Someone Else’s Heart

When athletes began taking a knee during the National Anthem, I was inspired to write the song “Someone Else’s Heart” during the one knee protest of the national anthem. I wrote it because of the empathy I felt for the Black Lives Movement. My empathy is human, it is empirical in its nature because of this story.

When I was 9 years old in 3rd grade we lived in Wilcox, AZ. Our school was an old rickety 3 floor building (it was torn down in the 80’s I think). Our basketball court was a concrete slab raised inside a retaining wall to about 5 feet and it was surrounded on three sided by chainlink and the other side was the building itself. It was a dead end that had no exit gate. I hadn’t realized this until one day…

My mother was a Jehovah’s Witness and as such, she didn’t believe in celebrating birthdays, or any other secular US holidays. Even Easter they changed to be the Passover and never would it fall on Easter Day. So I was not allowed to even be in the room when these school celebrations occured. This marked me as an outsider. The worst of which being that every morning when we recited the pledge of allegiance, I had to remain seated. I didn’t want to, but I was still young enough not to rebel, and I was afraid Jehovah would retaliate or something. Not to mention the lashing my mother would give me. She would whip with a belt while the whole time she would be saying, now remember this hurts me more than it hurts you. Ha!

So being the new kid in school – we had just move there from Safford, AZ – I was instantly an outcast and an outsider. After a few weeks of sitting during the national anthem and the pledge of allegiance, the boys in my class decided to tech me a lesson. As class was let out they screamed “get him” – after all the glares and mumbles since my arrival, I knew it was me they wanted. So I turned left and ran like hell. I ran straight out the door an onto the basketball court. Dead end. No way out. I was trapped. Those sons of cowboys and farmers were not happy with me and they were determined to teach me a lesson. The teachers turned a blind eye to the abuse.

I was once beaten so badly I woke up in the nurses office. Where my bloody nose was left unattended as the nurse treated me like a worrisome nuisance that didn’t deserve her care or nurture. When my mother arrived she was appalled by the nurse’s lack of empathy for a 9 year old boy. So she repeated the lecture I got all during that school year: “Remember all good Christians will be persecuted.”

So I know intrinsically WHY we have a RIGHT not to salute, pledge, stand or place our hands over our hearts. At an assembly of students, they played the National Anthem and when I didn’t place my hand over my heart, later those same boys tried to make me hold my hand over my heart as one of them sand the song. Hence the line in the song: “Never hold your hand over someone else’s heart.”

I post this with love, respect and forgiveness.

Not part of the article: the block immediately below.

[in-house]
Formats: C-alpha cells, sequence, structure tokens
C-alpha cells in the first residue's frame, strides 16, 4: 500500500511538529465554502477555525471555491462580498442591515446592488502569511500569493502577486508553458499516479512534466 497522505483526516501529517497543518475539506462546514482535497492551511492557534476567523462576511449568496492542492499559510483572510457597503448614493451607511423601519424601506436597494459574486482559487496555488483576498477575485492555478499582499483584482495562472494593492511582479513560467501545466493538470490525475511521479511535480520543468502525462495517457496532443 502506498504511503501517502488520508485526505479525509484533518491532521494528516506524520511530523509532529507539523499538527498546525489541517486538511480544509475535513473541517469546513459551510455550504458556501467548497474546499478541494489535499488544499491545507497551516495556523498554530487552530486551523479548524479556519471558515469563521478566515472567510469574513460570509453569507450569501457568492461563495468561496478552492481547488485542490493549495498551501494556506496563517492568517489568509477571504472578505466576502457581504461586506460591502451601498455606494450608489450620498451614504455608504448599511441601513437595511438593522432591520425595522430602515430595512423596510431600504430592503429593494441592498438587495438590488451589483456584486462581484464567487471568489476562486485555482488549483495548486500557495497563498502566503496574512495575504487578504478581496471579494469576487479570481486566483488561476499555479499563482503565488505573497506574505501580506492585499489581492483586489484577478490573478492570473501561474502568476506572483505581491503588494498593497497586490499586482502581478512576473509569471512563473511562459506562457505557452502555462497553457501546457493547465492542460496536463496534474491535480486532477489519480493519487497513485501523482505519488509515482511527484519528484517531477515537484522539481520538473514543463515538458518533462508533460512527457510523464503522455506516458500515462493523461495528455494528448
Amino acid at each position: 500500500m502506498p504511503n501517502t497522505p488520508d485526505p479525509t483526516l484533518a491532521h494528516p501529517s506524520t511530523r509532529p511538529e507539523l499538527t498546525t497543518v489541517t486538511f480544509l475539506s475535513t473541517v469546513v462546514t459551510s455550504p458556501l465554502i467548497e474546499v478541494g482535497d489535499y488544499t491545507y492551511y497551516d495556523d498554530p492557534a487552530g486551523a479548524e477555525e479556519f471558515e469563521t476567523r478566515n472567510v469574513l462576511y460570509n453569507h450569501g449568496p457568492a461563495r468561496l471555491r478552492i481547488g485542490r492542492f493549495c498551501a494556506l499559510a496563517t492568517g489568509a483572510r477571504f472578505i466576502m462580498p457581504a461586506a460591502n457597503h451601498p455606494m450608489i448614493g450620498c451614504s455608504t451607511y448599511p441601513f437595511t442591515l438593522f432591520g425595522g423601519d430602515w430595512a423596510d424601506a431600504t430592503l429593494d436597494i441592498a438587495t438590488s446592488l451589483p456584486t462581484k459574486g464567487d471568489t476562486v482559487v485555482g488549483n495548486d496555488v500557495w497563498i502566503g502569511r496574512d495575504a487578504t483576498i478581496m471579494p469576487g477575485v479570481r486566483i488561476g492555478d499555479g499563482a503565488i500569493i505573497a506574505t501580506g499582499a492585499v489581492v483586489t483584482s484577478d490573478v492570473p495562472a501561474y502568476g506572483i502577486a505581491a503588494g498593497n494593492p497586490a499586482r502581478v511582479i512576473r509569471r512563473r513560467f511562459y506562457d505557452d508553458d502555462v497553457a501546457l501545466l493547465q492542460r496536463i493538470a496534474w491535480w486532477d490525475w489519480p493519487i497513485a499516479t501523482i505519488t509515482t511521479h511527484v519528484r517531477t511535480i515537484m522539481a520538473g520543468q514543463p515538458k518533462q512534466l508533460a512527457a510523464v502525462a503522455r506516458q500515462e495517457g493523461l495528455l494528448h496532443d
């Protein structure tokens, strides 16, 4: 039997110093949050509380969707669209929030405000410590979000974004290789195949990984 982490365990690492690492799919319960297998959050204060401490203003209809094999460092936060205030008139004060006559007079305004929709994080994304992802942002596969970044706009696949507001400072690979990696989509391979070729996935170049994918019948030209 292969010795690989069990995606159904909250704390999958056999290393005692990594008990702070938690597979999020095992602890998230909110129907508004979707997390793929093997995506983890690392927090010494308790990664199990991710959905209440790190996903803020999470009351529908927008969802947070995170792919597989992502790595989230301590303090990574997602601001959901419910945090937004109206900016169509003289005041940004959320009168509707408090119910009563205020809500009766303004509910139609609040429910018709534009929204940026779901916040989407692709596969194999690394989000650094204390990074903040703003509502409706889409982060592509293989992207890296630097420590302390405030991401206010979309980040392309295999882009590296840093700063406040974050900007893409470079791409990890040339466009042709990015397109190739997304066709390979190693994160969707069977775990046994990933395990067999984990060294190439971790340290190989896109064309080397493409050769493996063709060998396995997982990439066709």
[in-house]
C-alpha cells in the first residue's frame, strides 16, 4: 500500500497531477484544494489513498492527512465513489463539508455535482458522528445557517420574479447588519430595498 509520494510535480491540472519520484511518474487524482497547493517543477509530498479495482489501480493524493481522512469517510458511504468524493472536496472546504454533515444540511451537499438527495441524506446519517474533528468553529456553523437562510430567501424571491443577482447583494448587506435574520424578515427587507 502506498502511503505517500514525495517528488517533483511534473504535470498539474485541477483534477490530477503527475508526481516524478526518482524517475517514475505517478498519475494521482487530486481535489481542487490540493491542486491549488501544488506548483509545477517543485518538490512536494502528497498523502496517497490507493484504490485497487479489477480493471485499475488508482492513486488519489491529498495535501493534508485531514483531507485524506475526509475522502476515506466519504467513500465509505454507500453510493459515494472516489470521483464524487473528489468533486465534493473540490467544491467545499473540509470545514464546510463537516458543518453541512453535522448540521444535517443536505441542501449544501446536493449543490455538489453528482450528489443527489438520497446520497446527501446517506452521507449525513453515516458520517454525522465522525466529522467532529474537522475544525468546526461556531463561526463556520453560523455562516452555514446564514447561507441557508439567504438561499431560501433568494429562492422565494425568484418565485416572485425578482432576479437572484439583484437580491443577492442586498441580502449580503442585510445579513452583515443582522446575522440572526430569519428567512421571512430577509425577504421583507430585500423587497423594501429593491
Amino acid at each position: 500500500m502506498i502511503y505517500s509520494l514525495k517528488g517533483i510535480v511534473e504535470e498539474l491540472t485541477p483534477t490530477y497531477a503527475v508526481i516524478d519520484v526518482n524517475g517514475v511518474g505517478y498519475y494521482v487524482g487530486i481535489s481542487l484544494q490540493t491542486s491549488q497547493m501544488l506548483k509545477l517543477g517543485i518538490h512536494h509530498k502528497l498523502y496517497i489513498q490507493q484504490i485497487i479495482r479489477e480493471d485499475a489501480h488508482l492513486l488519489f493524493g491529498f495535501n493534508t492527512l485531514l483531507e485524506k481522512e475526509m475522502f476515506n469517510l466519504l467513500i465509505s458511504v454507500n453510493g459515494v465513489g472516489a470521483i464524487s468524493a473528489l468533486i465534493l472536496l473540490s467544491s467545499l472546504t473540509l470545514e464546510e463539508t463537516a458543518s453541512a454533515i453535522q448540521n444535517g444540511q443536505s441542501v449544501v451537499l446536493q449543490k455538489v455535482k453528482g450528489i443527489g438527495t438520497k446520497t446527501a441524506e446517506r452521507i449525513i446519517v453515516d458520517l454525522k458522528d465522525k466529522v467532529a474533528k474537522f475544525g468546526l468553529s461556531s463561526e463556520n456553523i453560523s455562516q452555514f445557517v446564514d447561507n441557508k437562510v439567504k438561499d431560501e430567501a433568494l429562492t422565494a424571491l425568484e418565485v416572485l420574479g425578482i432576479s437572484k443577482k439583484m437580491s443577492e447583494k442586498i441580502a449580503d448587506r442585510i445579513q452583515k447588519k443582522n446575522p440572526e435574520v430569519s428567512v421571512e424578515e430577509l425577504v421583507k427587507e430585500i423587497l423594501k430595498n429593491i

Rusty Cline

35 Years On

(The video is age restricted because of the “Eff” word)
Amazing that after 35 years my ex still thinks all her problems are my fault. Wow, that says a lot about her problems. I wonder why I couldn’t see that in 1979 when I met her… hmmm. Now all these years later thanks to her hatred, my son born in 1980 was never allowed to get to know me. He is the one that suffered her ugliness. He still suffers from only knowing about his father through the ugly stories and lies told by my angry ex-wife. He has never asked for any validation or clarification to the stories she tells. Sad really. In my stubborn refusal to ever say anything unkind to him about her, I blew my chances to tell him and show him who I really am. Every time I tried to be with him she made the scene so miserable that there was nothing to do but pull away, or prove her to be the monster to me that she was.

I am not saying I did nothing wrong, I am saying that no matter what I did to try to make our parting amicable, she always turned it into a way. Just like this song says, 35 years later, ALL of her problems are MY fault.

Missing You John Prine

Sept 16, 2021
I hadn’t looked at this song on Youtube in a while and today I say that it has 10,359 views. That is a big deal for me. Woohoo… still… I miss you, John. Thank you for the lovely song.
John Prine died on the night of the 7th of April, 2020, I found out on the morning of 8th and spent the entire day writing and crying. John affected and influenced my writing my all my writing life – since 1975.

I put this playlist together starting with a song I wrote for him the day he died. There are others I wrote for him and some songs where his affect was obvious.

Rusty the Sculptor

I did my first sculpture in 1982. I played with carving and molding concrete. In those days I was limited by the state of the art in those days, not to mention a lack of readily available information.

Nowadays, there is a plethora of information in the internet. I have recently used what I have heard with experiments of my own to develop a mixture that is serving really well to sculpt and carve with. It is hard, long lasting, colorful and the materials are all readily available. If you are interested, contact me.

I love making utilitarian sculptures that function as a usable device and as a work of art. Below is a work in progress that will be a mailbox holder:

My old mailbox holder was a concrete knot that was hit by a car:

This was a gift for a friend titled Earthbound Friendship:

An anniversary gift for friends entitled Heart of Gold:

Concrete Cactus: